I remember when I was young and as a group of kids we would stand in a little cluster with each of us holding both of our fists out. Then the leader would bop each fist as they sang out…
“One potato, two potatoes, three potatoes, four. Five potatoes, six potatoes, seven potatoes, more. My mother told me to pick the very best one, and you are not it.”
It was a very scientific tool we used to make all decisions.
I probably could have used that little technique the last time I went to buy a new toothbrush. I already had my favorite type and style, but they quit making it. As I stood looking at the options, I realized there were too many; it was overwhelming. How in the world could I be expected to choose only one toothbrush from the 4,542 that faced me.
Some people are very good at making decisions, and some, not so much. I tend to be impulsive and decide quickly based on my gut feeling. It usually - not always though – works out pretty well.
I have a friend who agonizes over decisions. She puts too much pressure on herself to make sure each choice is either perfect or stands the best chance of being that way.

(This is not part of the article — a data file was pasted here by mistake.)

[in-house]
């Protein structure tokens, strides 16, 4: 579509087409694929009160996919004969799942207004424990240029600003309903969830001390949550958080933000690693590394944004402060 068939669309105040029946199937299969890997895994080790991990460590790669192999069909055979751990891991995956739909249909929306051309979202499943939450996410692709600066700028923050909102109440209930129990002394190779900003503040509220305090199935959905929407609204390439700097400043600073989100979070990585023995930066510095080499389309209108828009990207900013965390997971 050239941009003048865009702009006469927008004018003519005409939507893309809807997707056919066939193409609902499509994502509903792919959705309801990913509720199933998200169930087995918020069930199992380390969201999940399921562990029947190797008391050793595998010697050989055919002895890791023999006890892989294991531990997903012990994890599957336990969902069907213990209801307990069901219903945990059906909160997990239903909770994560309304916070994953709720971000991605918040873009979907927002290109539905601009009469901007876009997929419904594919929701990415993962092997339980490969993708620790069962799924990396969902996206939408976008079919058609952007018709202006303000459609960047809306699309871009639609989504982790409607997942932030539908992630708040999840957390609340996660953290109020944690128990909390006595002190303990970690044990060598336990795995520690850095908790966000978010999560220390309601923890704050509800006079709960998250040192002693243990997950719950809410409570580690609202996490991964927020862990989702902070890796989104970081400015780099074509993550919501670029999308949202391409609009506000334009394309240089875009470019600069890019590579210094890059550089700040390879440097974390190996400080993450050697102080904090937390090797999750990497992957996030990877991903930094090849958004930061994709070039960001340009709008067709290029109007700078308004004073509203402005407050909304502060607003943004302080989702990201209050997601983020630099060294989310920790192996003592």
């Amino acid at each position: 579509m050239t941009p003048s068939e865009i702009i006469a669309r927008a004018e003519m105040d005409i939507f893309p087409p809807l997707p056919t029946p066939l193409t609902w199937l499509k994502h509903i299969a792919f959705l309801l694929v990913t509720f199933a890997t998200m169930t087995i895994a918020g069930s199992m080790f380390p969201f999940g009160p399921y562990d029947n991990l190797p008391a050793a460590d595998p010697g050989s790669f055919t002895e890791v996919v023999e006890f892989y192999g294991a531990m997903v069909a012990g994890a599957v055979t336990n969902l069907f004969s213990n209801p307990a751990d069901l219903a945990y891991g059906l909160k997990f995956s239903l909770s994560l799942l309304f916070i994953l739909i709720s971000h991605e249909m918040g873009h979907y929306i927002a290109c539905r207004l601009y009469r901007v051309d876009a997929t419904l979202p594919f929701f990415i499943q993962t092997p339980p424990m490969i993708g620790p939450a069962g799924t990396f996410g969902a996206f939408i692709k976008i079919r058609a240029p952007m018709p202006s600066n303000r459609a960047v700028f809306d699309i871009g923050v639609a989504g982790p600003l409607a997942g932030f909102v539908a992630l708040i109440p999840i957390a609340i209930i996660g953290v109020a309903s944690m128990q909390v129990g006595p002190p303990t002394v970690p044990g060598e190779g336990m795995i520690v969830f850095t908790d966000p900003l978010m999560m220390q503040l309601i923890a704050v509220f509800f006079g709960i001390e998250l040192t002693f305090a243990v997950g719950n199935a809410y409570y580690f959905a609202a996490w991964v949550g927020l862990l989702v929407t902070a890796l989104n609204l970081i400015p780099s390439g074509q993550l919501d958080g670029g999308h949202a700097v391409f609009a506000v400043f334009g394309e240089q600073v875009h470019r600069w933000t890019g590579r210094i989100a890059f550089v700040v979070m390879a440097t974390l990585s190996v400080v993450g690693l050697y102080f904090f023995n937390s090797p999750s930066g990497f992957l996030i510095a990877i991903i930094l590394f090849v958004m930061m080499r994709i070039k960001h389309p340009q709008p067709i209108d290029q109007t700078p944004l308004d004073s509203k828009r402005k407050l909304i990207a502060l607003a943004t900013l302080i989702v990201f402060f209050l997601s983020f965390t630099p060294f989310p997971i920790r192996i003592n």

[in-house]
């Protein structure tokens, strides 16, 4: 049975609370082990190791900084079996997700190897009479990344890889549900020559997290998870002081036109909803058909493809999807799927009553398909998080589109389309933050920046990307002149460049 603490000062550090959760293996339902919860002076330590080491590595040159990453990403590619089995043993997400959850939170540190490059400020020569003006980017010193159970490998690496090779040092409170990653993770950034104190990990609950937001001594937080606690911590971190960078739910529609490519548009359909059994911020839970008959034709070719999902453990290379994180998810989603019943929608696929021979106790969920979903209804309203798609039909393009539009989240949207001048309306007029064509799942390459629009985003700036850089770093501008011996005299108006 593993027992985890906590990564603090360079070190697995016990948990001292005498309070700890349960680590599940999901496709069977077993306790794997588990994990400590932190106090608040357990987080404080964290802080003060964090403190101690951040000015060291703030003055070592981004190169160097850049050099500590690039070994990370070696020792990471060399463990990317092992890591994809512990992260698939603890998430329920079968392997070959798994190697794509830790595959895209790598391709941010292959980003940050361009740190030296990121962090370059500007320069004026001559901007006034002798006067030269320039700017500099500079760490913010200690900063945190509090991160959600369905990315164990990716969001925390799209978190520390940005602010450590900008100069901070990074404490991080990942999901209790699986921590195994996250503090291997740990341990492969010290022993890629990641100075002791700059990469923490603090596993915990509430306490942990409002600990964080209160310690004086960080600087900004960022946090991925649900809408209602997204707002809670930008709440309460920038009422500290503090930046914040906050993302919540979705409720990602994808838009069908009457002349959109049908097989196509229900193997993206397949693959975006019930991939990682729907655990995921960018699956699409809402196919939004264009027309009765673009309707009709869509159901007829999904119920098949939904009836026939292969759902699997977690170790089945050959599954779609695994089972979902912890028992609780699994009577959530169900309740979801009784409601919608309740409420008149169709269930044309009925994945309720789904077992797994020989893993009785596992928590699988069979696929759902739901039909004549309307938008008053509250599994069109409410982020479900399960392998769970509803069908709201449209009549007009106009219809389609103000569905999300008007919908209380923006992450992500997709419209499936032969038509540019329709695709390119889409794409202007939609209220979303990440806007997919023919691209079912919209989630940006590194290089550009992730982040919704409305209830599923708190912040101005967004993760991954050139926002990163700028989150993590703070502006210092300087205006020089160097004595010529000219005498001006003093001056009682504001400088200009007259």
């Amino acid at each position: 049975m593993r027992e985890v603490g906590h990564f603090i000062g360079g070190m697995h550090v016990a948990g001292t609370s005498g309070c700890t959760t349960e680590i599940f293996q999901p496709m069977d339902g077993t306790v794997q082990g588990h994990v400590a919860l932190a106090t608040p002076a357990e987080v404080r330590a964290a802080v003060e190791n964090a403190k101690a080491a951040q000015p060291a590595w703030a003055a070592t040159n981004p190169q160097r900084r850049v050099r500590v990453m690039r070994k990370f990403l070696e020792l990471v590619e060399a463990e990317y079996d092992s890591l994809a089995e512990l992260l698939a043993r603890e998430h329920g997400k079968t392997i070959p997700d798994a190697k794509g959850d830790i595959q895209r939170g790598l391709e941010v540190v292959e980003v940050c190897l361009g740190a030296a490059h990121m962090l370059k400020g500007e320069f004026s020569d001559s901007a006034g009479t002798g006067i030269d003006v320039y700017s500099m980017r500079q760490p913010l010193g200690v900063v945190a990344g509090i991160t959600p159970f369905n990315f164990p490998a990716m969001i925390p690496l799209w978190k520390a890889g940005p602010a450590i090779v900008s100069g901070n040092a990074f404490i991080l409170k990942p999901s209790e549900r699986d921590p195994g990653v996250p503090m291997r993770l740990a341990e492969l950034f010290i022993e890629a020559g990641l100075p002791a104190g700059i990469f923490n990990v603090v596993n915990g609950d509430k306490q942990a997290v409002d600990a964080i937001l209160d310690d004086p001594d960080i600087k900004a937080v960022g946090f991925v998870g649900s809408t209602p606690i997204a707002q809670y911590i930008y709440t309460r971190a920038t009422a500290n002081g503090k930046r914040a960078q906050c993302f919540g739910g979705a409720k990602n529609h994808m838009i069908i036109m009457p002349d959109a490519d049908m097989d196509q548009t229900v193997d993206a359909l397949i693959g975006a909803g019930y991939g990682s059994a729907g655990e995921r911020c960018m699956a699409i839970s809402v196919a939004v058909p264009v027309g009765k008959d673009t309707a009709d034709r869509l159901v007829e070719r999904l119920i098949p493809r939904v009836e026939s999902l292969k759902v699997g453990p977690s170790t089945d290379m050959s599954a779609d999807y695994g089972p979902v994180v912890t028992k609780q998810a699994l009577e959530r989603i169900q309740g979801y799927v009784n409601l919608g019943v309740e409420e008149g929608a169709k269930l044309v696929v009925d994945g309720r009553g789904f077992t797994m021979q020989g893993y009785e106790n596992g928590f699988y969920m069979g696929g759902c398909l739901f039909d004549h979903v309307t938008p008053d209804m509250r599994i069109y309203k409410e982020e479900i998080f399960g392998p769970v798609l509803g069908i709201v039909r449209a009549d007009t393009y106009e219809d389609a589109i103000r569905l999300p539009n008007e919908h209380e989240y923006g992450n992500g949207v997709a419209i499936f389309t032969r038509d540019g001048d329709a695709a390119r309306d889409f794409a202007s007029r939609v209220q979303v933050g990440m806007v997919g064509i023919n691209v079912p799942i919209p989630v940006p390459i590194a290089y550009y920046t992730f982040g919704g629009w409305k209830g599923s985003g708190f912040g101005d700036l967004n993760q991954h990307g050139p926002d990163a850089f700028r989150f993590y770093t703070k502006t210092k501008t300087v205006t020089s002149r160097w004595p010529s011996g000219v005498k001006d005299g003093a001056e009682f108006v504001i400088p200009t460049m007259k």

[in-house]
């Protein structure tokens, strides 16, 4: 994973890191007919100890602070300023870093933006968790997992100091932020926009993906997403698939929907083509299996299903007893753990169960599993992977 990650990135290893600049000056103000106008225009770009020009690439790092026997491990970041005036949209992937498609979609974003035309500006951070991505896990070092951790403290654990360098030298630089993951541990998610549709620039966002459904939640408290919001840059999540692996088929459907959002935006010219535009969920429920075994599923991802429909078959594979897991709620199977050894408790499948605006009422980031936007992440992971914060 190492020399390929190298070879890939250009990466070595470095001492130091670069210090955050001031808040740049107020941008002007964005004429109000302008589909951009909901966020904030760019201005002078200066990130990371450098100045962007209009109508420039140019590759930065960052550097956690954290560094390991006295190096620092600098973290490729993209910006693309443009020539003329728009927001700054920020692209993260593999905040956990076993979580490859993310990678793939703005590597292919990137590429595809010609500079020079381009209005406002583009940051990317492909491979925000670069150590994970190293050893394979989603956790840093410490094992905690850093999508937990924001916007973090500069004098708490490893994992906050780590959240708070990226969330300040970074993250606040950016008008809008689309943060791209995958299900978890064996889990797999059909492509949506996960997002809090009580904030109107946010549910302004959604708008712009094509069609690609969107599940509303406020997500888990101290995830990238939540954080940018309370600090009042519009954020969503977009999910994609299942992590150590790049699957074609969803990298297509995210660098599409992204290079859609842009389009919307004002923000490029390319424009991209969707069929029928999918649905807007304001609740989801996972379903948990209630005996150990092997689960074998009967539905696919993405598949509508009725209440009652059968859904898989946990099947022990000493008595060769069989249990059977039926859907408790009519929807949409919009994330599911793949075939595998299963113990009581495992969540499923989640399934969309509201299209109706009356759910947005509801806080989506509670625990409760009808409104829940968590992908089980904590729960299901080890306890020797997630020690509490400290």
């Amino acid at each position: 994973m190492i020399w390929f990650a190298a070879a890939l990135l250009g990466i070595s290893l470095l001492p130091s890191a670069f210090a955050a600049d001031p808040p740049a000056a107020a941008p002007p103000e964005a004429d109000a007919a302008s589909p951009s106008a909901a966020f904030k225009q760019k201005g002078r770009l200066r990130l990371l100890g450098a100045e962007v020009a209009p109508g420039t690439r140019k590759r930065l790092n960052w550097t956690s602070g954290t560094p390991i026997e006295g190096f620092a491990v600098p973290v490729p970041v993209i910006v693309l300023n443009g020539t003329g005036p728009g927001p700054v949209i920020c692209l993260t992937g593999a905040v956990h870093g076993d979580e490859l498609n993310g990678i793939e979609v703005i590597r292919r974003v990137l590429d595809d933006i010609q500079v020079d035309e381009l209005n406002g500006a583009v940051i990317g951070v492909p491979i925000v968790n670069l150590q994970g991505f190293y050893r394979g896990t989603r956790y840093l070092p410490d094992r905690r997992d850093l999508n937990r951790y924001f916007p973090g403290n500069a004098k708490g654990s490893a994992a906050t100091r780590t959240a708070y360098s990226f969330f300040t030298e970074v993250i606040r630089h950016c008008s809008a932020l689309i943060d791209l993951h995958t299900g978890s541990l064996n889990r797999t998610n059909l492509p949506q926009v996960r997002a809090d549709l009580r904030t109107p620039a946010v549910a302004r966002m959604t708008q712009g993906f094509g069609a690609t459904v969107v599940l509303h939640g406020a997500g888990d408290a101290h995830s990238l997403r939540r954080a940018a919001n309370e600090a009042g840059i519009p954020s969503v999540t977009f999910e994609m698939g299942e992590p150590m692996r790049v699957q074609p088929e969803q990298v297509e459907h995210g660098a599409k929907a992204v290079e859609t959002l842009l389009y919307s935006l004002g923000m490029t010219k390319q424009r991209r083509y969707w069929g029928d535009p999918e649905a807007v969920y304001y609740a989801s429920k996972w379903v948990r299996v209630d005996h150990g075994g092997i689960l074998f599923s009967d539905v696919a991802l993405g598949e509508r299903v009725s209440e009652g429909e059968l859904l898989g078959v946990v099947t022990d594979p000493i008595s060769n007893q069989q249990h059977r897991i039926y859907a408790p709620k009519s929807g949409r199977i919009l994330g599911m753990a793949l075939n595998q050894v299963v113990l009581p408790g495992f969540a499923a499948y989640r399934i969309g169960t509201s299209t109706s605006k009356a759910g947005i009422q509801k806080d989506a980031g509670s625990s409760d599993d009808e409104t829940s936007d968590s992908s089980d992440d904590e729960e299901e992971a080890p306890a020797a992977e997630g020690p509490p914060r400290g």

Many years ago I was trying to tell Madi that she needed to do something that she really didn’t want to do. It was probably cleaning her room. She was upset because I told her she had to. Somehow the whole thing morphed into a fairly philosophical discussion where I finally explained to her that she always had a choice. Some choices have worse consequences than others, but she had the choice. It was a total parent thing to say, but that didn’t negate the truth of it.
As adults, we tend to keep our heads down and keep on keeping on. We take what comes our way, and for the most part act as if we don’t have a choice.
Well, it’s true that a lot of things, both good and bad, come at us unrelentingly regardless of whether we want them to or not, but we have a choice in how we react to them. Do we get angry at life and our misfortune or do we find a way to live with it? We can choose to go or to stay, to forgive or allow ourselves to become bitter. There are certainly more consequences with some decisions than with others.
This week I’m going to make an effort to make good decisions. To make conscious decisions: to love, to forgive, to be positive, and hopefully to find the right toothbrush!